Smallville – Considering that I’ve only seen a handful of episodes from season one (which I enjoyed), there is just no way that I would consider jumping in for season ten.
Stargate Universe – I’ve heard mixed reviews on this one and I’ve never watched any other the other Stargate shows so I’ve got no plans to start watching this fall.
Star Wars: The Clone Wars – I started watching this when it first aired a couple years ago, but it was a little too cute for me. I know that there are some people that are really into it (adults included), but I’m not sure if I’m capable of watching a children’s program anymore, even though I love Star Wars.
Supernatural – I just started watching this series on Netflix this summer and I’m really getting into it. Unfortunately, I’m still working through season one so I’m going to hold off on season six until I catch up.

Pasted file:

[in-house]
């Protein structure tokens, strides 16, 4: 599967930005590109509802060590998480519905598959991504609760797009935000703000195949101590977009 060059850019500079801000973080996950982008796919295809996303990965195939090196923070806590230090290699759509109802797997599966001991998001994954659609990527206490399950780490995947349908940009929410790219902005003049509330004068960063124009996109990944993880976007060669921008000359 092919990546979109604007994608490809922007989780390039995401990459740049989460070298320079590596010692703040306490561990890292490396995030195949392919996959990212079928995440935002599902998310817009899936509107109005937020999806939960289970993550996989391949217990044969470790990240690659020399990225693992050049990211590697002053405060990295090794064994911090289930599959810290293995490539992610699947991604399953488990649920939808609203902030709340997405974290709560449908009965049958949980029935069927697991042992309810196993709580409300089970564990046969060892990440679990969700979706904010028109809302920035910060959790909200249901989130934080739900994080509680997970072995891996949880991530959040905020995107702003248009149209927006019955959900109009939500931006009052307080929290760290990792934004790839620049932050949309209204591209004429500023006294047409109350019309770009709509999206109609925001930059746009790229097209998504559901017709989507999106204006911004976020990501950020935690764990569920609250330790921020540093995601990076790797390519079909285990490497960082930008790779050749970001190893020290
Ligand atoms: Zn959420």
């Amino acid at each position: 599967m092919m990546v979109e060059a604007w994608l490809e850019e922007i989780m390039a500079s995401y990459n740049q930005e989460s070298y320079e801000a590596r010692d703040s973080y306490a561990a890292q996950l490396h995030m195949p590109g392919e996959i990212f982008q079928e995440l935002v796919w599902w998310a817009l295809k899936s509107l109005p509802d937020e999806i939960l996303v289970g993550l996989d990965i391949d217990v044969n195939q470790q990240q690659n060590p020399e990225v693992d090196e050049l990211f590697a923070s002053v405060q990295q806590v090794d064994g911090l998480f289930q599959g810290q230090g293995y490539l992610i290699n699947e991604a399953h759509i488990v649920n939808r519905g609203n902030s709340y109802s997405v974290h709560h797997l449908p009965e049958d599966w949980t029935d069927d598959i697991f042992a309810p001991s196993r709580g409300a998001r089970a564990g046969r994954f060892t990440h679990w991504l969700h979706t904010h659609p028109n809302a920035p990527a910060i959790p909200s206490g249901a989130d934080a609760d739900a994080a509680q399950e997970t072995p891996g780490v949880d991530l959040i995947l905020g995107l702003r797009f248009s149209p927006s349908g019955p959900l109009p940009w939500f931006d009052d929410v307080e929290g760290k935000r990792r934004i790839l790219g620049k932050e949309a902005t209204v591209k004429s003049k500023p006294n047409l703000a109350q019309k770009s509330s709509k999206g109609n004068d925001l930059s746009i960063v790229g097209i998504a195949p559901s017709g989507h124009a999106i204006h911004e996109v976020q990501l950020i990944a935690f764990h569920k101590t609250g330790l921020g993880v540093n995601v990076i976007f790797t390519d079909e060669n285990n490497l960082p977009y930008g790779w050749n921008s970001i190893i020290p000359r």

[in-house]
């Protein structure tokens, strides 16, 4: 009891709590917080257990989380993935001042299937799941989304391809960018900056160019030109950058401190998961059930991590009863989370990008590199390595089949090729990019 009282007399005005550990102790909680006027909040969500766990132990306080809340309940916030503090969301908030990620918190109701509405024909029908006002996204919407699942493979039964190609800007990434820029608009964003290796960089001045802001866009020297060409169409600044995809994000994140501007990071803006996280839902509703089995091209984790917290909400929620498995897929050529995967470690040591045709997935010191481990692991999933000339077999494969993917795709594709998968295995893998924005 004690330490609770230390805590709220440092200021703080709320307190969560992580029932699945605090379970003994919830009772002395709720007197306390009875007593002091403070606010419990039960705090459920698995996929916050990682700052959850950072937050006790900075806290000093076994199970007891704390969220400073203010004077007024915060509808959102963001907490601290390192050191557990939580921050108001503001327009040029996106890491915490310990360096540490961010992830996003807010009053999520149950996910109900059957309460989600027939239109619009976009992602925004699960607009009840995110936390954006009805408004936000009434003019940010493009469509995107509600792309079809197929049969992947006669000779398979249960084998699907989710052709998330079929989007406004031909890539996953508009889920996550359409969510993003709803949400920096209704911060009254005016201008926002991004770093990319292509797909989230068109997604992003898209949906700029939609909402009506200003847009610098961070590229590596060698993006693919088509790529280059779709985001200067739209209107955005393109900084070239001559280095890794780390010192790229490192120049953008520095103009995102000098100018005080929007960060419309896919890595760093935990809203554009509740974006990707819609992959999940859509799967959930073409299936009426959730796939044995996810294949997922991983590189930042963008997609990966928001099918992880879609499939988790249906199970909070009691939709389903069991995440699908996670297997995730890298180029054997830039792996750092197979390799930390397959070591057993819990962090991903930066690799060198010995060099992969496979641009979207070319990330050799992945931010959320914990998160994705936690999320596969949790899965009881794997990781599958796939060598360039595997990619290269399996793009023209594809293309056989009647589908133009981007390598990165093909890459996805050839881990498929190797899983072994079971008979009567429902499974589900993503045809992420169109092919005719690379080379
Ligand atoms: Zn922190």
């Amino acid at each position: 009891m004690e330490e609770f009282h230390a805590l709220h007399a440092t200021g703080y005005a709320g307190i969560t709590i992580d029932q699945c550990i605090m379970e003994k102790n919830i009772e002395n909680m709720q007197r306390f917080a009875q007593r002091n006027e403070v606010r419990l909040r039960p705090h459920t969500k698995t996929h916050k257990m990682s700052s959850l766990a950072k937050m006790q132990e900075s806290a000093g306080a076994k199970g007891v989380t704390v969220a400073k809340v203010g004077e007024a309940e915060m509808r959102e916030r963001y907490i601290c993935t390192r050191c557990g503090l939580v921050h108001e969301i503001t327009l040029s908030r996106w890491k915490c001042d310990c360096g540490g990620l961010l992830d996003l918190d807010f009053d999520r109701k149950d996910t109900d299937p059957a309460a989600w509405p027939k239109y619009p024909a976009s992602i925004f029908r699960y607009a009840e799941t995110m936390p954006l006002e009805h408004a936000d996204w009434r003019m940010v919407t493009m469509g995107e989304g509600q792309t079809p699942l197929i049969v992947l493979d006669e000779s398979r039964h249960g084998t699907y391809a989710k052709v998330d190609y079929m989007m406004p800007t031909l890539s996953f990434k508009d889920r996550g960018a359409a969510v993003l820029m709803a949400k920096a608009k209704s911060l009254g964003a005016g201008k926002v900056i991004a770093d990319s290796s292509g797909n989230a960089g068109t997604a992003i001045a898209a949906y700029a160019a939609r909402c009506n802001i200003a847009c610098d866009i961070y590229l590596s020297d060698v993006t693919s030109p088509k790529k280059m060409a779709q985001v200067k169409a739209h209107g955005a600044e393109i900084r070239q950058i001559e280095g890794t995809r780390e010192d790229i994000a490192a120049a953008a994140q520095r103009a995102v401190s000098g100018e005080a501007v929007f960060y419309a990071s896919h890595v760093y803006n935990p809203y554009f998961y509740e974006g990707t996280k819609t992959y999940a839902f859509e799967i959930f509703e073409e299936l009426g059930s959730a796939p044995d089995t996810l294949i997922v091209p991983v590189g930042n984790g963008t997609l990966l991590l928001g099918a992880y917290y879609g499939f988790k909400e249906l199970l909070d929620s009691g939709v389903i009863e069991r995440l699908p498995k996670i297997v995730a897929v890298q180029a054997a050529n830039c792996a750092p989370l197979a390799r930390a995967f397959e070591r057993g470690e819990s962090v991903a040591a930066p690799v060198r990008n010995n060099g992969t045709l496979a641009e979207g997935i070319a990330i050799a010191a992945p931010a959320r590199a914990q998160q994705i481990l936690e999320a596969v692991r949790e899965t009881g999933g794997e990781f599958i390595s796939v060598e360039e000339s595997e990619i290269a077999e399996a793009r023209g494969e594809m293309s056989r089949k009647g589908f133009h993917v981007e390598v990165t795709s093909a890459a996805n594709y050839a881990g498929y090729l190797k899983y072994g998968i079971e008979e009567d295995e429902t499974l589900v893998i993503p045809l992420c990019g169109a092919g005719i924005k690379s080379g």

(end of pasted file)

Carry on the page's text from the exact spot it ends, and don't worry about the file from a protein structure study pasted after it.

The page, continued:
Tower Prep – I have no idea what this is so I’ll pass.
Ugly Americans – I did see one commercial for this and I thought it looked terrible.
Undercovers – I’m not sure this is really sci-fi, but it is from J.J. Abrams so he’ll probably work in some sci-fi at some point. Honestly, it looks pretty cheesy, but I’m usually willing to at least give an Abrams program a chance.
V – I started watching last season and I hated the storytelling. I thought the concept was decent, but the execution was terrible. Oh and the son was a total moron. I couldn’t handle it and gave up. I’m not planning on picking it up again.
The Vampire Diaries – Oh god no.
The Walking Dead – I’m not really a big zombie guy, but I heard the comic series is excellent and I did absolutely love Zombieland so there is a slim chance that I may check this out.
Well, out of the 20, I plan on watching Chuck and Caprica for sure; I’ll be giving newcomers No Ordinary Family, Undercovers, and The Event a shot; and I may try to pick up on The Big Bang Theory. Combine those with football, hockey, and Netflix and I’ll soon be spending far too many hours in front of the TV.
Tuesday, September 7th, 2010
Rolling Stone magazine recently released their list of the “Top Ten Beatles Songs of All Time.” As an avid Beatles fan, I was very interested to see what they had chosen and thought I should share. Here is Rolling Stone’s top 10:
- A Day in the Life